Google's New Cohort Analysis
First of all, cohort analysis is not new. It is Google's tool that is new. A dictionary definition of a cohort is simply a group or band of people. That notion is at least as old as Ancient Rome, where a legion of soldiers was broken down into ten cohorts. In its more current usage, cohort analysis has been performed for many years. Insurance companies, for example, have used this idea to create data for actuarial tables, mortality rates, etc.
Simply put, cohort analysis is the breakdown of populations into smaller, easily definable groups. The purpose of analyzing the characteristics of these sub-categories is to determine common behaviors usually specified in relation to a time period in the buying cycle or a specific date. The patterns discerned can show a business how its customers relate to the product in the early stages of experience with it, as opposed to how customers relate to it later in the buying process.
Cohort analysis provides the ability to tailor marketing to these specific sub-groups. There could be a cohort of customers at the time of checkout, for example. Another cohort might describe the behaviors of customers who responded to a specific advertising channel that was presented over a short period of time. Common metrics that can be revealed include the date your customers first clicked on your link. Others are when they bought from you the first time, or the second, or third time.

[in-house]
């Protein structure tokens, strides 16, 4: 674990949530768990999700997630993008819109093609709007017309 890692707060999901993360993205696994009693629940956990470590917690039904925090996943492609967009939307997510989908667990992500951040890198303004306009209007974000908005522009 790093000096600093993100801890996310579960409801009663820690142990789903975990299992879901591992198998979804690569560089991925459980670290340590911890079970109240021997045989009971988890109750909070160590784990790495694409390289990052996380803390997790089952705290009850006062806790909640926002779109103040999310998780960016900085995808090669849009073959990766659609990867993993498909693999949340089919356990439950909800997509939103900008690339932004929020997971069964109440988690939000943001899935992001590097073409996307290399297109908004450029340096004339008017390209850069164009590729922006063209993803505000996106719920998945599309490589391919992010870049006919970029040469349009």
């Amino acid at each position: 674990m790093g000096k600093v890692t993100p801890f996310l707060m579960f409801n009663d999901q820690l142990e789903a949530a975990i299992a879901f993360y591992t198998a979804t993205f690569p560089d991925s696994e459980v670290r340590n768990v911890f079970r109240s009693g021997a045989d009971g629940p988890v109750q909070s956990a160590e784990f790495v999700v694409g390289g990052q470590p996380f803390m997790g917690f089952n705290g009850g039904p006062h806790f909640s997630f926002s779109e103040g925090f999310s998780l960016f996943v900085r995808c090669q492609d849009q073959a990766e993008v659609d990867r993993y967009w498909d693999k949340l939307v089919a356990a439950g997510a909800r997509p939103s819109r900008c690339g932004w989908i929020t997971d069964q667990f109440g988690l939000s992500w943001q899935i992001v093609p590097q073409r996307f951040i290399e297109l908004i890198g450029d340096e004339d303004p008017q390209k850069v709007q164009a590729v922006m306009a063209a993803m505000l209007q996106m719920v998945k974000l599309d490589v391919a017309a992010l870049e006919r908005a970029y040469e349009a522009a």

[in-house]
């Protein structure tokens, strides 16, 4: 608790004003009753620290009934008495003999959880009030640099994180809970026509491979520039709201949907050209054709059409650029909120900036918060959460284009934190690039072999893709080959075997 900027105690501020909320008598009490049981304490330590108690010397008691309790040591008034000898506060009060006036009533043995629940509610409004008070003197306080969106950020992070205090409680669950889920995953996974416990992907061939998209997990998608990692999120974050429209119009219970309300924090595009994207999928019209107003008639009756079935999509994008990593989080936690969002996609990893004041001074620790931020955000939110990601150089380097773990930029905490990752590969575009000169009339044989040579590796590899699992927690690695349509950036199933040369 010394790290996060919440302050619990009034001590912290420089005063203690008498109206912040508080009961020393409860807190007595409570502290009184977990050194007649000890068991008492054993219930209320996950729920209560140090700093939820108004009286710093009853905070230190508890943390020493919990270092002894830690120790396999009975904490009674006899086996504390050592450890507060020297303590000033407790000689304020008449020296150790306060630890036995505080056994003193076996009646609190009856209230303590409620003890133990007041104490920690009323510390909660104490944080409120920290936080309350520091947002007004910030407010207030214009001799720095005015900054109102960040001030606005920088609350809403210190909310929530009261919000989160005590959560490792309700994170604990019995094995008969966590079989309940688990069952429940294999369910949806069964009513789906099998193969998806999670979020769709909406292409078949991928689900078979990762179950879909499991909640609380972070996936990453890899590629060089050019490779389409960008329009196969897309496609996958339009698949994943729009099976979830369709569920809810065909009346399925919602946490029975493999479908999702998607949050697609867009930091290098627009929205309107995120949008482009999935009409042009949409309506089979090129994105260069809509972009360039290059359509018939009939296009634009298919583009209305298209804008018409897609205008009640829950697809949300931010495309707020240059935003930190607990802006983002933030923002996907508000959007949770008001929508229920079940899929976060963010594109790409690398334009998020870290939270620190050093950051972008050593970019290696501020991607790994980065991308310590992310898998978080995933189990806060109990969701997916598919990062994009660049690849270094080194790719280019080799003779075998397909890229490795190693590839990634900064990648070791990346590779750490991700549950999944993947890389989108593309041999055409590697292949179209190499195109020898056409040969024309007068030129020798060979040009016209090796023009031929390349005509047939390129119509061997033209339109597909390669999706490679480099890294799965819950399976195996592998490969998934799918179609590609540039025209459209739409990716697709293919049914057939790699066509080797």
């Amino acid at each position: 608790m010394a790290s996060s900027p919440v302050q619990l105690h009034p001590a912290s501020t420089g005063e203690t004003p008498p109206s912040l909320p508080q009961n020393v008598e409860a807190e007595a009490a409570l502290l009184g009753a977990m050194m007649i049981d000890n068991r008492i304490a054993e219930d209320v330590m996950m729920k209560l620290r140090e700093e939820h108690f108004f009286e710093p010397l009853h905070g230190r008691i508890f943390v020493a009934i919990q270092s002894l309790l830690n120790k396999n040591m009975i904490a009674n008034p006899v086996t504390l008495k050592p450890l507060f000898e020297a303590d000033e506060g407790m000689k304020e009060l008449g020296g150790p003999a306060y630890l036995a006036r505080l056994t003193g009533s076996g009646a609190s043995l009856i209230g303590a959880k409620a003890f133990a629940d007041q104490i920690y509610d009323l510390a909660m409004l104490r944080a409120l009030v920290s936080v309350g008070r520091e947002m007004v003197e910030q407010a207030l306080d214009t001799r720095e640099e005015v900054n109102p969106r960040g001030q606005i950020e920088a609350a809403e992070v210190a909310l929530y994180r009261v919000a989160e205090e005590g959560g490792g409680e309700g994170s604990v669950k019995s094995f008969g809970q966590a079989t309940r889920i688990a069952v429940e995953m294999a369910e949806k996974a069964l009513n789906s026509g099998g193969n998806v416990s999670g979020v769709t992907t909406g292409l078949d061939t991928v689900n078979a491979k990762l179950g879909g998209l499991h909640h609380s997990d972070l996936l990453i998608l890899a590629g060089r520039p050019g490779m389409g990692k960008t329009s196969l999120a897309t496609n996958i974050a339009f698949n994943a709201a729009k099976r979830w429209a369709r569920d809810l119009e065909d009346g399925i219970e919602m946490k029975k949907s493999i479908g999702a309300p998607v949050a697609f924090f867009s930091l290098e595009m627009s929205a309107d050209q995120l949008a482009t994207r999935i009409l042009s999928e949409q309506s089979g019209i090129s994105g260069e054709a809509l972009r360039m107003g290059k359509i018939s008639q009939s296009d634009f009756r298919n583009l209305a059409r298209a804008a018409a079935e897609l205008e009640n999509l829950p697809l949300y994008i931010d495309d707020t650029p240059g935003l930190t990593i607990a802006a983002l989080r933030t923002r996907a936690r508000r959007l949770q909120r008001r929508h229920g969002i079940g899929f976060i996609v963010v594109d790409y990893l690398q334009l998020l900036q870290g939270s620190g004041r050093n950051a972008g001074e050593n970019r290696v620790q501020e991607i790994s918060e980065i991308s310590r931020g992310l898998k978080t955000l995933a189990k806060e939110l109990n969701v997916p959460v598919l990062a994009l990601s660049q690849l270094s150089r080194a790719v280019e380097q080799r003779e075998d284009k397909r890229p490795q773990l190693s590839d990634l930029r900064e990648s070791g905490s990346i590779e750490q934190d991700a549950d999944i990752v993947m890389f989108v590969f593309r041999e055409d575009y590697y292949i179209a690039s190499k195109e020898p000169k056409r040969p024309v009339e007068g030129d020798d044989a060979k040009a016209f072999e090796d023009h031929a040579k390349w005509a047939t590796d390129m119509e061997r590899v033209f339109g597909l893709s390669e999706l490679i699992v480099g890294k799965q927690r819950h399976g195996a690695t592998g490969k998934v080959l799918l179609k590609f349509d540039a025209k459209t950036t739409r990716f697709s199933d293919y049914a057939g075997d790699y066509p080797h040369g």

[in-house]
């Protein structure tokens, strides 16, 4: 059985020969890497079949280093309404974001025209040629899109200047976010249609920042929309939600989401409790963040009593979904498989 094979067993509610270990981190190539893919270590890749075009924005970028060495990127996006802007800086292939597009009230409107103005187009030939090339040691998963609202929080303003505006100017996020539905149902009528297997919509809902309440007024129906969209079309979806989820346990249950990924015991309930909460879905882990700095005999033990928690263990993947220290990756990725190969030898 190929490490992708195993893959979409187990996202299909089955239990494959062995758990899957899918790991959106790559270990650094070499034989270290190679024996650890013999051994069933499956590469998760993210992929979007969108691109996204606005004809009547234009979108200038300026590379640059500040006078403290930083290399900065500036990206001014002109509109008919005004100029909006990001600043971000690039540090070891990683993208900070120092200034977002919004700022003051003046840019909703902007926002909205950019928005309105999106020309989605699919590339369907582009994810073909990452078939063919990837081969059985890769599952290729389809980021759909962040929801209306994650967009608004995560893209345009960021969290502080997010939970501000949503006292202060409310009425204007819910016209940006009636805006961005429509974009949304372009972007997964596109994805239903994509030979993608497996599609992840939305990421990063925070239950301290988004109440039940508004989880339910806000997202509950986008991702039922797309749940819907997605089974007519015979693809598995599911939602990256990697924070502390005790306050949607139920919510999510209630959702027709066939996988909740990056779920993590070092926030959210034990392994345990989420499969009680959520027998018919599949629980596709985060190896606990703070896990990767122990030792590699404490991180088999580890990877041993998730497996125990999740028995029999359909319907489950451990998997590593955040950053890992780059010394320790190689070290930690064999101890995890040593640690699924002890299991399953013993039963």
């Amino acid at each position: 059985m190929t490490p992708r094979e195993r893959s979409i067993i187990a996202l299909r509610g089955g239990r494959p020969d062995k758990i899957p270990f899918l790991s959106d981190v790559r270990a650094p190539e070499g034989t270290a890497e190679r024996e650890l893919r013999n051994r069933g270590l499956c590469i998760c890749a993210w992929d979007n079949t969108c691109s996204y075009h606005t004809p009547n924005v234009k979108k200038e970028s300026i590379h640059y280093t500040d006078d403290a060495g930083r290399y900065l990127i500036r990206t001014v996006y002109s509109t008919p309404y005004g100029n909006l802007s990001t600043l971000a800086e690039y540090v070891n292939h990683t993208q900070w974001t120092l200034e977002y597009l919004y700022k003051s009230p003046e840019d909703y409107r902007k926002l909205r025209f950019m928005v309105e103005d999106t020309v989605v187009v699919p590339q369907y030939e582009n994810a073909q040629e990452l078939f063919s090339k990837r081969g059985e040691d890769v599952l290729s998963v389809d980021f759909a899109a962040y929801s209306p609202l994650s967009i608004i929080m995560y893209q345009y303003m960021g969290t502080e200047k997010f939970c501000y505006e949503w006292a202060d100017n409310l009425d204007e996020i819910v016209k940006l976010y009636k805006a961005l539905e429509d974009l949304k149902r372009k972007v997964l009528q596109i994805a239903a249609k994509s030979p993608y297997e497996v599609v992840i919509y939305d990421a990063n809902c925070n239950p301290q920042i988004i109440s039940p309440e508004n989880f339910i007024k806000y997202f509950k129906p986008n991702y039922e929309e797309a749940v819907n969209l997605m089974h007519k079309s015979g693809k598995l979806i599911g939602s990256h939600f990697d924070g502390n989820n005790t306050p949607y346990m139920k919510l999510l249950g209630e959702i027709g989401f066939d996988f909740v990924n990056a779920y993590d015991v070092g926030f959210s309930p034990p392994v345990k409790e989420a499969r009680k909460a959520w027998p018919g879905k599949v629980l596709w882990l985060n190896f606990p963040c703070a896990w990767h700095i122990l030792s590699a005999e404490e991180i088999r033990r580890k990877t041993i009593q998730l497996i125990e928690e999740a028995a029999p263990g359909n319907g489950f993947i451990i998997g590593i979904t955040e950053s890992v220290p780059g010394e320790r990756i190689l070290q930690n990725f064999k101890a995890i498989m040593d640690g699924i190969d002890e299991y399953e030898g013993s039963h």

If a cohort reveals, for example, the trends common to your higher-paying customers, you can then tailor your next marketing channel to their specific interests and needs, thus encouraging more higher-paying sales.
Google is still tweaking their cohort analysis tool, so more options for its use are likely to appear in the near future. For the time being, you can access the tool and use it to familiarize yourself with how it works. Here is how to do that:
If you do not already have an analytics account, sign up for one at Google.com/analytics. Once you have an account, sign in and click YOUR VIEW. From there, select REPORTING, then AUDIENCE, then COHORT ANALYSIS. From here, you can tailor your forthcoming report options.
At this stage of tool development, your choices include the acquisition date, cohort size, and date range, for example.
o Acquisition date can refer to the first time your customer does whatever it is you are exploring, such as first visit, first purchase, etc.
o Cohort size permits you to select day, week, month, quarter, or year, for example, to find out how many users did something during that period.
o The metric refers to the data you see, such as the number of page views, purchases, etc.
o The date range, obviously, is the period you are exploring. If your cohort size was designated as a day, you get information for each day in your selected date range.
Play around with Google's new tool for a while to get used to what it can show you. As is the case with all good tools, practice with it now will make using it easier when its functionality is increased as more options are added.
Using the cohort analysis report is an option that can improve business performance through better understanding of your customers and their patterns of behavior. The more you know about your customers, the better you can meet their needs and increase your bottom line.